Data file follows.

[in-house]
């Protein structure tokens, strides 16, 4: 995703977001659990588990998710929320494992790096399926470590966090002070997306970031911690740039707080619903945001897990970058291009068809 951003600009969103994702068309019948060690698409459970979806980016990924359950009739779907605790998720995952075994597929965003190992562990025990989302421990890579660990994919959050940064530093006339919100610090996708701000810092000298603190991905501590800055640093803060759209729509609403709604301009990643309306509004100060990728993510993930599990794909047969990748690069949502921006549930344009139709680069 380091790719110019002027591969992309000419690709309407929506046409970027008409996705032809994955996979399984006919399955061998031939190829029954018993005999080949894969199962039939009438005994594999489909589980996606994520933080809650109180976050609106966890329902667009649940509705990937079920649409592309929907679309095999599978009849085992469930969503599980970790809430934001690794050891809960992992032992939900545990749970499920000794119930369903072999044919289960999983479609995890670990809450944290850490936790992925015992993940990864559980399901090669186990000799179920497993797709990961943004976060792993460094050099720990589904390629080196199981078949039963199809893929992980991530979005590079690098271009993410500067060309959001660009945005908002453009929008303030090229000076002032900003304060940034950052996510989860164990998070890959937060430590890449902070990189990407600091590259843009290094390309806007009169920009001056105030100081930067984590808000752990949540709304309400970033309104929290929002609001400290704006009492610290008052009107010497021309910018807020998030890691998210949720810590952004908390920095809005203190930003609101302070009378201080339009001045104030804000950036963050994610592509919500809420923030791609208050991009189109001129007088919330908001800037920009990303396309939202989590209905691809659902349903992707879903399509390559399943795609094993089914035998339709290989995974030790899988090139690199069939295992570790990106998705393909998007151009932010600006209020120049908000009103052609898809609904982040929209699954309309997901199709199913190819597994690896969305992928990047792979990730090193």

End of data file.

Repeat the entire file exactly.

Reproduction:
[in-house]
């Protein structure tokens, strides 16, 4: 995703977001659990588990998710929320494992790096399926470590966090002070997306970031911690740039707080619903945001897990970058291009068809 951003600009969103994702068309019948060690698409459970979806980016990924359950009739779907605790998720995952075994597929965003190992562990025990989302421990890579660990994919959050940064530093006339919100610090996708701000810092000298603190991905501590800055640093803060759209729509609403709604301009990643309306509004100060990728993510993930599990794909047969990748690069949502921006549930344009139709680069 380091790719110019002027591969992309000419690709309407929506046409970027008409996705032809994955996979399984006919399955061998031939190829029954018993005999080949894969199962039939009438005994594999489909589980996606994520933080809650109180976050609106966890329902667009649940509705990937079920649409592309929907679309095999599978009849085992469930969503599980970790809430934001690794050891809960992992032992939900545990749970499920000794119930369903072999044919289960999983479609995890670990809450944290850490936790992925015992993940990864559980399901090669186990000799179920497993797709990961943004976060792993460094050099720990589904390629080196199981078949039963199809893929992980991530979005590079690098271009993410500067060309959001660009945005908002453009929008303030090229000076002032900003304060940034950052996510989860164990998070890959937060430590890449902070990189990407600091590259843009290094390309806007009169920009001056105030100081930067984590808000752990949540709304309400970033309104929290929002609001400290704006009492610290008052009107010497021309910018807020998030890691998210949720810590952004908390920095809005203190930003609101302070009378201080339009001045104030804000950036963050994610592509919500809420923030791609208050991009189109001129007088919330908001800037920009990303396309939202989590209905691809659902349903992707879903399509390559399943795609094993089914035998339709290989995974030790899988090139690199069939295992570790990106998705393909998007151009932010600006209020120049908000009103052609898809609904982040929209699954309309997901199709199913190819597994690896969305992928990047792979990730090193």